Being a decent passer is one of the most important and fundamental skills that a rugby player should learn and incorporate into their workout routines. There are many different passes that a rugby player can execute, a pop pass and a lateral pass are a couple of the type of passes that a rugby player can execute. In this instructional on passing, West Virginia University's Rugby Scrummie Owen McAnteer goes over the basics of the pass and also how a serious Rugby passer makes the read to pass versus juke the defender versus other options. Pay close attention to the detail of the reads of an advanced Rugby player and learn how to add to their workout routines, make the proper reads with regard to the reaction of the defender.
Rugby Video Transcription: Holding the ball with two hands, make sure that your arms are facing to the front at your chest level,remember that your elbows are slightly bent while your fingers are spread as wide as possible along the seams of the ball.
There is an opposition in this incidence like here, like if I'm going up trying to attack, hangs out, hands out, ball's in front of me ready to pass to either side. I watch the player in front of me, so I know where my people are and then to decide whether what she is doing, what she will do, will dictate what I do. So, if she still attacks straight towards me, off load, go off here towards the other guy. If she is waiting hanging out kind of flat-footed like this and I could probably offload, if she directs herself to the ball, it's easy to just dummy someone out. Dummy out is basically what we call our fake.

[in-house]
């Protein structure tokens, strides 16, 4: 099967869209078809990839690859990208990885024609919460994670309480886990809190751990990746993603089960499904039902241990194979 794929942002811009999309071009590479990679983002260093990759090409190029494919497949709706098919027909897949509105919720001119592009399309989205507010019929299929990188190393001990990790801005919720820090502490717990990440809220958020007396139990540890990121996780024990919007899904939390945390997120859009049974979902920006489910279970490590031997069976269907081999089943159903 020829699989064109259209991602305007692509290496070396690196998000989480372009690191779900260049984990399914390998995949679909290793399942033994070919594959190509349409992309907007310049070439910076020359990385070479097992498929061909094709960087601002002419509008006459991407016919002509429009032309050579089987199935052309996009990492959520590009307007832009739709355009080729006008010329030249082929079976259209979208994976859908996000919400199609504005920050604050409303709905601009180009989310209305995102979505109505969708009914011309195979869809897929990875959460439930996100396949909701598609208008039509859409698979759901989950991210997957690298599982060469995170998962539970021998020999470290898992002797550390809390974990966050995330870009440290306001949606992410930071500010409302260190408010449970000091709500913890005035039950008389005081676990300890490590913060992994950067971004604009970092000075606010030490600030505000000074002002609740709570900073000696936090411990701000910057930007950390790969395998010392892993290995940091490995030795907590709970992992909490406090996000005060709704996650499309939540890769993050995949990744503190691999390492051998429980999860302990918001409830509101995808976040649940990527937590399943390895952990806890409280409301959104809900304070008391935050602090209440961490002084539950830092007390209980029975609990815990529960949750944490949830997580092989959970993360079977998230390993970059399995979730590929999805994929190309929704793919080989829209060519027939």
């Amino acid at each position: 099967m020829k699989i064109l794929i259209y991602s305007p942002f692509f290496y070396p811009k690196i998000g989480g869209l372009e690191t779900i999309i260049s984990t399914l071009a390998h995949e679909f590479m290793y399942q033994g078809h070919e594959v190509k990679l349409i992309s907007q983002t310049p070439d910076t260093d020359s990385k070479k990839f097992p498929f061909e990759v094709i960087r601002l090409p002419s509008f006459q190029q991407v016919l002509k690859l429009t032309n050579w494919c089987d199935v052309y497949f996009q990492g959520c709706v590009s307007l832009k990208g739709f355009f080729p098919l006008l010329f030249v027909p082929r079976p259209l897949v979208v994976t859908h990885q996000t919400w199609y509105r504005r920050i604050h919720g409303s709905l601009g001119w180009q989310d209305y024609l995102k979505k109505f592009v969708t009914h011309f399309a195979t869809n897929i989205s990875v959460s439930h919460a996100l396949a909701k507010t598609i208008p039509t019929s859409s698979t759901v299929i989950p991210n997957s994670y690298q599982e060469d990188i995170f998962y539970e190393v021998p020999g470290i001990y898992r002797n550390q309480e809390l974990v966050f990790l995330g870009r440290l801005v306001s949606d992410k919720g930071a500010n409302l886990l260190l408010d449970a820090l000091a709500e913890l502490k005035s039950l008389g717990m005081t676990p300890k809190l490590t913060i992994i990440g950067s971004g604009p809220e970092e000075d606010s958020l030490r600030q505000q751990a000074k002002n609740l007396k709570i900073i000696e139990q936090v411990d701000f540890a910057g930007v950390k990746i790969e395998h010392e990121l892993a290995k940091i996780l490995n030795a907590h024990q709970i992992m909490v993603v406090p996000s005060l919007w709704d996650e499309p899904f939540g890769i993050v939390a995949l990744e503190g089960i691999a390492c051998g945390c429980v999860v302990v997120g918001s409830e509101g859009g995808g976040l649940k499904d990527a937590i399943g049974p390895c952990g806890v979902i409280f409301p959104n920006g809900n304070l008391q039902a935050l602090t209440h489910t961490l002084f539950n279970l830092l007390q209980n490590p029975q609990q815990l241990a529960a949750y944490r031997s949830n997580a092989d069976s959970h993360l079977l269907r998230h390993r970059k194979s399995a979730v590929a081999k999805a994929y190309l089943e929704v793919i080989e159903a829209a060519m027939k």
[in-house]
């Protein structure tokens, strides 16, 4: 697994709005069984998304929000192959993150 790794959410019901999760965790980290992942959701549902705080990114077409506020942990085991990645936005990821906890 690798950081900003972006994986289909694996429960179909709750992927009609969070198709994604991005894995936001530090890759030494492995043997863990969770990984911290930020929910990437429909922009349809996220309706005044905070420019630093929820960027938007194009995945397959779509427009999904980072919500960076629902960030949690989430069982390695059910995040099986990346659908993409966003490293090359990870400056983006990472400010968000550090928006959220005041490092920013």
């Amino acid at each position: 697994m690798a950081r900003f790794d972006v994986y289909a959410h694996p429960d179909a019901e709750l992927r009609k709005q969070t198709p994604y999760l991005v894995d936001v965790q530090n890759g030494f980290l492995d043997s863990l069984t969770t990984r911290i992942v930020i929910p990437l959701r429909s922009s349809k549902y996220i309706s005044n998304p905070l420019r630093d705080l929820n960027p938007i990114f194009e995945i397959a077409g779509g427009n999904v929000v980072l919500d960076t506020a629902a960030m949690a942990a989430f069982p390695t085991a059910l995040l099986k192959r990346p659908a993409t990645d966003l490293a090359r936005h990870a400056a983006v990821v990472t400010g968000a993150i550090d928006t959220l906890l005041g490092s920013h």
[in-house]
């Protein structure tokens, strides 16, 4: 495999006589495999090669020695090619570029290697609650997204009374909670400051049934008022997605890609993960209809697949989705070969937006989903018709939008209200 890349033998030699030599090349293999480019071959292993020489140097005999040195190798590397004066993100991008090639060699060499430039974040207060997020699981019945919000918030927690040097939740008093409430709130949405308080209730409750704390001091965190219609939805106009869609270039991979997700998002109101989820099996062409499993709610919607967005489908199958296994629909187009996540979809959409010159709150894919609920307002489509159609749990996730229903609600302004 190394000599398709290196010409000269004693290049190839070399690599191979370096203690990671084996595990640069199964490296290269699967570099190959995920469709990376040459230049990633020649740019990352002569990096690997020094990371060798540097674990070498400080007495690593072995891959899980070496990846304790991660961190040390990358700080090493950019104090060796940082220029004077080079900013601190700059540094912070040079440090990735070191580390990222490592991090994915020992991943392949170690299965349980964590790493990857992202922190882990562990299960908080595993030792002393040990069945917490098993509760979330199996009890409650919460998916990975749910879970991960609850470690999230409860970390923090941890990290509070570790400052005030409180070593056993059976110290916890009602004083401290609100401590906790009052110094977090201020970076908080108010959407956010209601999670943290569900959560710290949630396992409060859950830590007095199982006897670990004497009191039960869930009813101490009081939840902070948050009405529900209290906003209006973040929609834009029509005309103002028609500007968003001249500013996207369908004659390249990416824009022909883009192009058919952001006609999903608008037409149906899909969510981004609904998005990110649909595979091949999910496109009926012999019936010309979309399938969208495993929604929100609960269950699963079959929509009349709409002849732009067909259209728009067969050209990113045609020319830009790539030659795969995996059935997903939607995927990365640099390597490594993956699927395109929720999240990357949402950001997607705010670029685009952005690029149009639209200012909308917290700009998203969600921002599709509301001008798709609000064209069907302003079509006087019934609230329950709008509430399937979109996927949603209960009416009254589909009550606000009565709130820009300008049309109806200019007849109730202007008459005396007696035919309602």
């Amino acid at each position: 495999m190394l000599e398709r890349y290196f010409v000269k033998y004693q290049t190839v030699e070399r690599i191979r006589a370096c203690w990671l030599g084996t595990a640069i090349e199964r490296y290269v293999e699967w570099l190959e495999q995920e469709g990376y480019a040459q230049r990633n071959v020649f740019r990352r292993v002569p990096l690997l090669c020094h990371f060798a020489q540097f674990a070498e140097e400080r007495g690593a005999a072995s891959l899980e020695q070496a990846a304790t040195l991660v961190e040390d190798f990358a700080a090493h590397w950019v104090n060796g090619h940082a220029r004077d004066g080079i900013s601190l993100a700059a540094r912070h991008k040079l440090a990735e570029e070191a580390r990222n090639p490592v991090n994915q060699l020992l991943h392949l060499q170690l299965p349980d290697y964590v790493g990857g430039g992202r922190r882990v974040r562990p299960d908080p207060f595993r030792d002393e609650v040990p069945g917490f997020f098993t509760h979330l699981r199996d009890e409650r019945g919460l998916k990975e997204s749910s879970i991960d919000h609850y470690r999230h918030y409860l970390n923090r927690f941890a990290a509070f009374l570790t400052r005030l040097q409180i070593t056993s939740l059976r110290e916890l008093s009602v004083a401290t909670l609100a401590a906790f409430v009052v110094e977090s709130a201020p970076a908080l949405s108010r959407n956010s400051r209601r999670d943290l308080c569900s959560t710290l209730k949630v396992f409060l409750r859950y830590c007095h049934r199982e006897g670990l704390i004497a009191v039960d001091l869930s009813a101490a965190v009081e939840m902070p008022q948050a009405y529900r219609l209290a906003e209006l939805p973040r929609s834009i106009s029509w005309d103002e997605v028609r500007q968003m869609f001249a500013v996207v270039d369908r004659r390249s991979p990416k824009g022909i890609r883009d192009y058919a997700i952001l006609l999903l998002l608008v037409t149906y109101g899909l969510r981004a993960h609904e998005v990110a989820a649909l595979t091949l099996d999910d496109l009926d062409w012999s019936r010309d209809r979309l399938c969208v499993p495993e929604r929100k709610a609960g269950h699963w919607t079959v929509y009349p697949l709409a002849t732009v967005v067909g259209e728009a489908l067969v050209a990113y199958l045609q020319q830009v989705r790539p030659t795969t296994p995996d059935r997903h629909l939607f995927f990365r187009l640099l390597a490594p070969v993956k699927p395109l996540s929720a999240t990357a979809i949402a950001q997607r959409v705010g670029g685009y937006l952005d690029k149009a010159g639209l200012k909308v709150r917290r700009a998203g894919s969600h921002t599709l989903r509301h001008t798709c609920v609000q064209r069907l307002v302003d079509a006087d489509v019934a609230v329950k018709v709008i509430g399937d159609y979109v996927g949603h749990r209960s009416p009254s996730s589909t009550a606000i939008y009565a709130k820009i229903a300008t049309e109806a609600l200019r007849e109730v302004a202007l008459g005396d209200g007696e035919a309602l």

I always tend to watch the hips. Hips will dictate where the player is actually going to go because the hips will never lie as far as going one side or the other. So, if I'm looking over here and she turns her hips, her hips are pointed this way. I'm going to move in this open space. And if you're coming at me and you're standing straight coming, and she's going to attack me, her hips are coming right at me, I'm going to off load to whoever on one side of the other, and then the pass, actually stand right there.
The pass is pretty simple. When you're actually going to pass, you actually going to step with that front foot, and then you are going to point the toe towards your player or towards the space that you want your player to run onto the ball. It's nice and easy because what typically happens is it's just that hook and ladder concept of football, so that we're constantly moving the ball back and forth, everything like that .
So, if I break down, this is where my space is, and all of a sudden this is where my tackler is. The tackler is going to get me, and then I just look and I off load. So, when my toe is always all kind of pointed, my hips are directed towards where I want the ball.
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